When we were waiting to clear customs, a young girl came up to me and told me how much she loved my work. She asked me if I'd take a picture with her and her drill team, who were there for a competition or something.
I did my best to be patient and kind, but I told her that I was exhausted, and I looked and felt like hell. She was visibly disappointed, but said that she understood and apologized for bothering me.
"You know," Anne (who had been barfing her brains out the entire flight, and surely felt worse than me) said, "that girl was really excited to meet you, and even though you're exhausted, it only takes a minute to give her a good memory, or a lousy one."
This began a pattern of Anne being right, and me saying, "You're right."
I found the girl, who was with her team, and I told her that I was really sorry for blowing her off. I told her how exhausted I was, but I really appreciated her kind comments about my work, and if she was still interested, I'd be happy to take a picture with her and her team.
She blushed, her friends giggled, and I ended up posing for pictures with most of them individually, all of them as a team, and signing a few autographs. It ended up being really cool, and was a moment that profoundly changed the way I dealt with that "celebrity" thing that I was never really comfortable with: though I always thought "celebrity" was bullshit, it was one of the first times I realized that, even though I didn't think of myself in those terms, there were some people who did, and with that came a certain amount of responsibility.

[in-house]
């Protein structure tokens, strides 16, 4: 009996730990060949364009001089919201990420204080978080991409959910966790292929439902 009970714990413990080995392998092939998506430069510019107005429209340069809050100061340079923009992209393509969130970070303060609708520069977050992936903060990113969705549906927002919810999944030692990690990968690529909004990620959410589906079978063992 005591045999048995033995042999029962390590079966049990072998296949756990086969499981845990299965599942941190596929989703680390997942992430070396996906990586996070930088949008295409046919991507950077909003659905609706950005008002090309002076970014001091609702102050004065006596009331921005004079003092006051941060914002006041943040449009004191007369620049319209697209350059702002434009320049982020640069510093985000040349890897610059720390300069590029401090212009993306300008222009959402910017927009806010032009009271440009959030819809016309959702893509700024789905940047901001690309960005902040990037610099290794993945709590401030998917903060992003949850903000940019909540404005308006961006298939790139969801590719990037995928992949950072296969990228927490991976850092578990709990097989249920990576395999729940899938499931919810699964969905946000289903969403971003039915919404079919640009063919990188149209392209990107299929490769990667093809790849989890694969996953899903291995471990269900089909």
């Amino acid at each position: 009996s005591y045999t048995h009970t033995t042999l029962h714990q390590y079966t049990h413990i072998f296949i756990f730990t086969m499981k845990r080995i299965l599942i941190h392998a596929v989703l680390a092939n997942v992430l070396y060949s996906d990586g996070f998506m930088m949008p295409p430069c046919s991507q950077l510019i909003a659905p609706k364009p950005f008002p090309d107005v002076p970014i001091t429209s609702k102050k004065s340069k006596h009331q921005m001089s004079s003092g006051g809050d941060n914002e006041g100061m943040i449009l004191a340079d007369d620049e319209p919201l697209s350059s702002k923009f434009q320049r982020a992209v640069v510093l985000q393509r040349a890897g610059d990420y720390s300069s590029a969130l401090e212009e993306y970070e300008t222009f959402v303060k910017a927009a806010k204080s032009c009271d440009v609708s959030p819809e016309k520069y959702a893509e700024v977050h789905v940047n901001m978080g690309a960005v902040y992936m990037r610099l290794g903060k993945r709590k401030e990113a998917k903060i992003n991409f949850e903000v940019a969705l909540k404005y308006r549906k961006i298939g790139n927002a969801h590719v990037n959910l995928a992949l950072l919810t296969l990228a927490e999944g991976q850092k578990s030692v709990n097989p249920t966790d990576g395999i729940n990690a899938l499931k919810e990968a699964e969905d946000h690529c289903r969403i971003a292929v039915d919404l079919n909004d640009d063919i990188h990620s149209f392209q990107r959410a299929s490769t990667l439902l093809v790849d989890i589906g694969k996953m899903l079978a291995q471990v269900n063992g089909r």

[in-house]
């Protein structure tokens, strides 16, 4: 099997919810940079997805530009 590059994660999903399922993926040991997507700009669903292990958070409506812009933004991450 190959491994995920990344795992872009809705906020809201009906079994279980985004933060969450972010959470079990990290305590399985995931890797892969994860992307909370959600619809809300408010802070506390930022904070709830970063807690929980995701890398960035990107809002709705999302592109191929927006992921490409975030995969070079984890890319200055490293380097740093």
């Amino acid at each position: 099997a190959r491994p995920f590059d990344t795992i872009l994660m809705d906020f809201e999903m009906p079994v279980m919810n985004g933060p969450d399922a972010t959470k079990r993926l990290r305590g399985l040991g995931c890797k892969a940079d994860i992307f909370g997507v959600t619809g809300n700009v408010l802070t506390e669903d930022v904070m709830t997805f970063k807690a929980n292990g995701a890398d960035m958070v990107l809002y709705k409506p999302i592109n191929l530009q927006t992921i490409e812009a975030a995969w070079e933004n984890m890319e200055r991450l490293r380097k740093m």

It's . . . interesting . . . to me that I have that moment so clearly burned into my mind. I wonder if those girls even recall it, or if they even have those pictures. But I'm pretty sure that if I'd just gone to my hotel and taken a nap, they would recall that time I was the asshole, and I wouldn't recall it at all.
I know that there were lots of moments in my teenage years and early twenties when I really was the asshole. There were times when I was extremely selfish, immature, unhappy, and uncomfortable in my own skin. These were not good times to meet me, and though they are over a decade in the past, I occasionally recall some dick move I pulled somewhere, and I seriously want to find some way to apologize and make whatever dick thing I did right.
I know that I can't travel back in time to change those things I did that I regret, but as I've written before, I really like who I am now, and I have a wonderful, wonderful life. Like Picard said in Tapestry, "There are many parts of my youth that I'm not proud of... there were loose threads . . . untidy parts of me that I would like to remove. But when I pulled on one of those threads . . . it had unraveled the tapestry of my life."
Wil, you frackin' rock, dude.
There's lots of reasons we geeks from and around your age group look up to you, and this is one of them. It takes a lot of guts to even turn the human perception inward and discover, acknowledge and eviscerate our own faults, but to do it in a public forum takes guts.
From having worked in the high-ticket security industry and from having met many celebrities through work, I can say with some small authority your humility and down-to-Earth nature are rare.
That's why you frackin' rock, Wil.
Thanks for bringing your insight and wisdom into the lives of lowly geeks like us.